What has changed in the years since your grandparents started the restaurant?

When I was four or five dinners were 89 cents for a plate lunch, and for 89 cents they got the same amount of food they get today, back then. Of course times have changed and the cost of food has gone up.

Describe the secret to your continued success.

Ever since we have been in business, it was always impressed on me the need to be consistent, keep the taste, keep the same service, be prepared, be able to handle situations when they arise– don’t panic, consistency is the key. You also have to think of being in business beyond yourself, because you are serving the public, you are not serving your own needs, and without them there is no you.

What can customers expect, in terms of the variety of foods, when they visit ‘This Is It’?

We serve a variety of foods including oxtails, ham hocks, turkey wings, smothered pork chops, chittlin’s, gumbo, catfish to pinto beans, collard greens and a variety of desserts such as peach cobbler, sweet potato pie and bread  pudding.  We specialize in homestyle meals and offer our customers hearty portions.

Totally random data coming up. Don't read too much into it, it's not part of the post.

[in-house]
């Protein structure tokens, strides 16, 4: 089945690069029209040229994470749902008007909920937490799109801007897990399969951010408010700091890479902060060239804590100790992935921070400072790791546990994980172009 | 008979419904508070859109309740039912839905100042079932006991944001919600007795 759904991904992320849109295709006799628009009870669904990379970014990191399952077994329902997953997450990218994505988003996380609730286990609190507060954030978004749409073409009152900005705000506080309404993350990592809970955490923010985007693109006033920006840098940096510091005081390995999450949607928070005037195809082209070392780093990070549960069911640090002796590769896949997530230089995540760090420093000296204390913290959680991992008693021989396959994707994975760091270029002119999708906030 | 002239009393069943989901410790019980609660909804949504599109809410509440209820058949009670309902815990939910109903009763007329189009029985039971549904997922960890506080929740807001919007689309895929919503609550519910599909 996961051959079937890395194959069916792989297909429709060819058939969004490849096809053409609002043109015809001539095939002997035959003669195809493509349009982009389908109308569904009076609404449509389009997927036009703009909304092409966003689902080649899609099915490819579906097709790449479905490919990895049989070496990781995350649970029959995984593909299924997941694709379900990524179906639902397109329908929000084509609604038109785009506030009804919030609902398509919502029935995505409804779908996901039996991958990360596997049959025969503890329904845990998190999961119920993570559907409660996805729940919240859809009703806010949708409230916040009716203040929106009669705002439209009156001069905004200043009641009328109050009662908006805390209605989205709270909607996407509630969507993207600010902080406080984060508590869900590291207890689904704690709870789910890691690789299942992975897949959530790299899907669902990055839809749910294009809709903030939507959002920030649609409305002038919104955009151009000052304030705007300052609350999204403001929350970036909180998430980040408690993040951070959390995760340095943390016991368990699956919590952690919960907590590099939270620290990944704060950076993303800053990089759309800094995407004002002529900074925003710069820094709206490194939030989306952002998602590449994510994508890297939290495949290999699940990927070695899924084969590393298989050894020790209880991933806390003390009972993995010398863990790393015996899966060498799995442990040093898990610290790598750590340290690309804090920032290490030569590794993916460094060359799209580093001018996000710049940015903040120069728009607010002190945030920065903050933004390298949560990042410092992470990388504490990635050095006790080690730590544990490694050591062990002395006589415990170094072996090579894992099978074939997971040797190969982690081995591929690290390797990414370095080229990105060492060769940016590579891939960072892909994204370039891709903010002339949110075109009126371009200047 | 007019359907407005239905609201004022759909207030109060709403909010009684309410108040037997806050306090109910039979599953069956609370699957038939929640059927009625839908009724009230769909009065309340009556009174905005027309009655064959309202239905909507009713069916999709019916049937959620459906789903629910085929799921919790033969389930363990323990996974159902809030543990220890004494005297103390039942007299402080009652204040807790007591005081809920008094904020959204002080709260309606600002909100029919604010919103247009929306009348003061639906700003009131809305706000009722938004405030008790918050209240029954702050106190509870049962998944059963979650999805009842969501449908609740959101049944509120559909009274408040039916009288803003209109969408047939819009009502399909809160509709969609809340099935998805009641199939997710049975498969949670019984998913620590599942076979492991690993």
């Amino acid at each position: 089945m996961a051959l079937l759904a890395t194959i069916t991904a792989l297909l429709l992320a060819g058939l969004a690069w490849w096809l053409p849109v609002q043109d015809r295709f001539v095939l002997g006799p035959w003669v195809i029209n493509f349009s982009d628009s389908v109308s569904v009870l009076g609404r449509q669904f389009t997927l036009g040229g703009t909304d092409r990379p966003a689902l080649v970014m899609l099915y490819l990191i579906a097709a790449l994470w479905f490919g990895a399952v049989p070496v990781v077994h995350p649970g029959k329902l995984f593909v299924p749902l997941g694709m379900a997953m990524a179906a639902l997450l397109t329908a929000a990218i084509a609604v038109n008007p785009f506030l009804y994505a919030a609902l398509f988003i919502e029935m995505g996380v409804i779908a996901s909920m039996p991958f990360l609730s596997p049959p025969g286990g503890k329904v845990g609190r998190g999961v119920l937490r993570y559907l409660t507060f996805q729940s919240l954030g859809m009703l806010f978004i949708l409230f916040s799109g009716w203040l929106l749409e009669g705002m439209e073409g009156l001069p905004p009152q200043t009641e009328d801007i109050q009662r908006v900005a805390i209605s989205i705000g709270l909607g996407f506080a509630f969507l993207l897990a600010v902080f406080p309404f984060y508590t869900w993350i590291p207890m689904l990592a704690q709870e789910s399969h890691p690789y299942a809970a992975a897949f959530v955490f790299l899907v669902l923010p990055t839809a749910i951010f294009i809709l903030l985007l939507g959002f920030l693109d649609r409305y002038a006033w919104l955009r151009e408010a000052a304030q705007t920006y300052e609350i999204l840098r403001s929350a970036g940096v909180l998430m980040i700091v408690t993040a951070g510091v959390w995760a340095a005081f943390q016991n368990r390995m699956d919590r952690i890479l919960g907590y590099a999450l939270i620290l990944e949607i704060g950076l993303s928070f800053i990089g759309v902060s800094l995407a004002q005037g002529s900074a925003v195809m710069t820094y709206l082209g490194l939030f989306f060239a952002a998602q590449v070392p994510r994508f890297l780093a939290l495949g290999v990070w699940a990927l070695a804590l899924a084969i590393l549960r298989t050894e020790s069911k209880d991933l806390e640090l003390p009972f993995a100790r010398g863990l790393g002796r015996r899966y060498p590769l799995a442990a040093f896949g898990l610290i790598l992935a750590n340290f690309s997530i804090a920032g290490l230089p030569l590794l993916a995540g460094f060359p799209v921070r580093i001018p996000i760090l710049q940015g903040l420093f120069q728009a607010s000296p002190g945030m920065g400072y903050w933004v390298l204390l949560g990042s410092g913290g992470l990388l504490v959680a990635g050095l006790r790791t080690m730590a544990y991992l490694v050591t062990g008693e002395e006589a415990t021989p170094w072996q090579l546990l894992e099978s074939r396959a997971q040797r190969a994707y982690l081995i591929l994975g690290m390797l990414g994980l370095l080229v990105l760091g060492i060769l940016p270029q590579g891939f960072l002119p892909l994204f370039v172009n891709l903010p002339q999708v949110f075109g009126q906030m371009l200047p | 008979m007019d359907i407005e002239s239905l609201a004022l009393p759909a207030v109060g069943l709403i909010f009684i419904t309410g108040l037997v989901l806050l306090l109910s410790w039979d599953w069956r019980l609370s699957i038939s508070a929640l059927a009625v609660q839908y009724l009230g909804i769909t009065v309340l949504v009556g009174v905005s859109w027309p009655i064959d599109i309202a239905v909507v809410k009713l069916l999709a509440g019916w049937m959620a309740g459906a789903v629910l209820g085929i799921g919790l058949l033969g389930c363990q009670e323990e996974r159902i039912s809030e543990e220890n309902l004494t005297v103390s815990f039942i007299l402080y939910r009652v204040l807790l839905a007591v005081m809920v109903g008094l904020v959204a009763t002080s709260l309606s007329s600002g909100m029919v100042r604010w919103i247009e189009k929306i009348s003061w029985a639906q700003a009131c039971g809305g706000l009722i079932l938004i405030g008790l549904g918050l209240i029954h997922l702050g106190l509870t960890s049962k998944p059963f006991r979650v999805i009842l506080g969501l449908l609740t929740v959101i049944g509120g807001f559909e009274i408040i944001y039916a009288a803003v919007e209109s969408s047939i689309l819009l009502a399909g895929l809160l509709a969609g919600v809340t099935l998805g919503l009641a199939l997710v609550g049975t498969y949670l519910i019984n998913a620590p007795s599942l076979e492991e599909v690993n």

How do you maintain your family-oriented focus, in terms of your staff?

It is all still a family effort, my wife and children work here and I have nephews and a sister who come and help out. There are 18 employees, and out of 18, there are three families that work here.  It is all family and I grew up with most of them.  I am helping them out as well, because they are an extension of my family.  We don’t have a big turnover with employees, some have been here 20 years and one 35 years—so we have a history of longevity with employees.  My wife Georgette does the catering, banking and also cooks and my mother still does comes in on Fridays to cook the gumbo, and it is “to die for.  My youngest son runs the restaurant when I am not here and also my daughter when she is home from school.

Describe the customers that have frequented the restaurant through the years?

We have customers from all backgrounds that come to the restaurant.  We get a lot of athletes, and politicians coming through on a regular basis also. When I was young, BB King would call my grandfather and put in his special order when he was going to be in town. Beyonce has three favorite spots in Houston: Pappadeaux, This is It and The Galleria and her favorite item is the hamburger pepper steak.  She is my most memorable customer.